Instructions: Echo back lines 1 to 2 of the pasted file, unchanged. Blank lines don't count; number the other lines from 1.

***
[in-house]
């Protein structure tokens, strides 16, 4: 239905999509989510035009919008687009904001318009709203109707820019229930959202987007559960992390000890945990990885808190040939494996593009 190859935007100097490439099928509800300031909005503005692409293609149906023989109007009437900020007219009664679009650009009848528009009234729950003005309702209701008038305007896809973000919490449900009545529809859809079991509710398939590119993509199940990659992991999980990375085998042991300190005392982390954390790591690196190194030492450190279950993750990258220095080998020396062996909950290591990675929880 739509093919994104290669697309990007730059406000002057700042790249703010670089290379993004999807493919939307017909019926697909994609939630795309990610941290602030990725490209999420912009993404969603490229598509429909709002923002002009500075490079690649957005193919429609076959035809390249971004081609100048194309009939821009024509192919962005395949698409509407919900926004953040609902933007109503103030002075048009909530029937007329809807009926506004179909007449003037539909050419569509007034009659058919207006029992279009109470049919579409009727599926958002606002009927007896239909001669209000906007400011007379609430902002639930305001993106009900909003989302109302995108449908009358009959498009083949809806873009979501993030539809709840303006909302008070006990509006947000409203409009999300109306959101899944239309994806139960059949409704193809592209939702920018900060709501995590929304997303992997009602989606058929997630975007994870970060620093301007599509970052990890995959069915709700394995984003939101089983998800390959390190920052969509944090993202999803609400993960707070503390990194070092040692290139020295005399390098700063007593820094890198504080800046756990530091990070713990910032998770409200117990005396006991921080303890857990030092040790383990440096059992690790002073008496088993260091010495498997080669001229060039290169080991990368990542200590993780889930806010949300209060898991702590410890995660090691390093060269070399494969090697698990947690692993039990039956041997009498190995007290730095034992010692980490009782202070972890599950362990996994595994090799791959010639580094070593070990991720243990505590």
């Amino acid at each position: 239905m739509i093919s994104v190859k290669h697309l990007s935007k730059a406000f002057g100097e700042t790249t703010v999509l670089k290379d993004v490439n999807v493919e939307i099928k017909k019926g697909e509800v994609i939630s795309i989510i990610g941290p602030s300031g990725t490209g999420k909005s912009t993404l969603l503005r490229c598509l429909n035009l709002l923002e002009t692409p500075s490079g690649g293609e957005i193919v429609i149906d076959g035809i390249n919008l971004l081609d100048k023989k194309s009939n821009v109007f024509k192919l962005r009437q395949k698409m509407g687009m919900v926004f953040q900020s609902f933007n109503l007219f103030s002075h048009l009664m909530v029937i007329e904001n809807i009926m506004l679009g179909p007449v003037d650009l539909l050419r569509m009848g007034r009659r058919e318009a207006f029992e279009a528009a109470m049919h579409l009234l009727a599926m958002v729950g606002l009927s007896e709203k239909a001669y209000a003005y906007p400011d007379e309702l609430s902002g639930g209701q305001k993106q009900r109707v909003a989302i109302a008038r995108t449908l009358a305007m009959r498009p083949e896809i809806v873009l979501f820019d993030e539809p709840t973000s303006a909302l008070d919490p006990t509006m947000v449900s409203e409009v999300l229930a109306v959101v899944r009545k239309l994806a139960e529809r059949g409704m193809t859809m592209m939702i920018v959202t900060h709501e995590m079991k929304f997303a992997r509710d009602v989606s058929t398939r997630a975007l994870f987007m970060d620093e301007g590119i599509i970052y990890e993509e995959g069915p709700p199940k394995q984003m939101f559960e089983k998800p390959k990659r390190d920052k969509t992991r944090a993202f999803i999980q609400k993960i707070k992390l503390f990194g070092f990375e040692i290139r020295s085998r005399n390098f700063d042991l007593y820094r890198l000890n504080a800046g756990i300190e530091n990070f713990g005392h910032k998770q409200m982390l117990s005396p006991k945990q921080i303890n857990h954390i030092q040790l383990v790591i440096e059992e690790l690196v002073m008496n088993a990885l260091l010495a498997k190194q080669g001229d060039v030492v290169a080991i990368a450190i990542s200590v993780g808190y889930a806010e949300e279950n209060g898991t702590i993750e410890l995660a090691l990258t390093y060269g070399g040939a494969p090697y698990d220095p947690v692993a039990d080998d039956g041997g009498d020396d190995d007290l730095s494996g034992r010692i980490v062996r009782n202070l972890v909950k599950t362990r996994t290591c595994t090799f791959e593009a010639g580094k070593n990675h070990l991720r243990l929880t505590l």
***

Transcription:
[in-house]
């Protein structure tokens, strides 16, 4: 239905999509989510035009919008687009904001318009709203109707820019229930959202987007559960992390000890945990990885808190040939494996593009 190859935007100097490439099928509800300031909005503005692409293609149906023989109007009437900020007219009664679009650009009848528009009234729950003005309702209701008038305007896809973000919490449900009545529809859809079991509710398939590119993509199940990659992991999980990375085998042991300190005392982390954390790591690196190194030492450190279950993750990258220095080998020396062996909950290591990675929880 739509093919994104290669697309990007730059406000002057700042790249703010670089290379993004999807493919939307017909019926697909994609939630795309990610941290602030990725490209999420912009993404969603490229598509429909709002923002002009500075490079690649957005193919429609076959035809390249971004081609100048194309009939821009024509192919962005395949698409509407919900926004953040609902933007109503103030002075048009909530029937007329809807009926506004179909007449003037539909050419569509007034009659058919207006029992279009109470049919579409009727599926958002606002009927007896239909001669209000906007400011007379609430902002639930305001993106009900909003989302109302995108449908009358009959498009083949809806873009979501993030539809709840303006909302008070006990509006947000409203409009999300109306959101899944239309994806139960059949409704193809592209939702920018900060709501995590929304997303992997009602989606058929997630975007994870970060620093301007599509970052990890995959069915709700394995984003939101089983998800390959390190920052969509944090993202999803609400993960707070503390990194070092040692290139020295005399390098700063007593820094890198504080800046756990530091990070713990910032998770409200117990005396006991921080303890857990030092040790383990440096059992690790002073008496088993260091010495498997080669001229060039290169080991990368990542200590993780889930806010949300209060898991702590410890995660090691390093060269070399494969090697698990947690692993039990039956041997009498190995007290730095034992010692980490009782202070972890599950362990996994595994090799791959010639580094070593070990991720243990505590």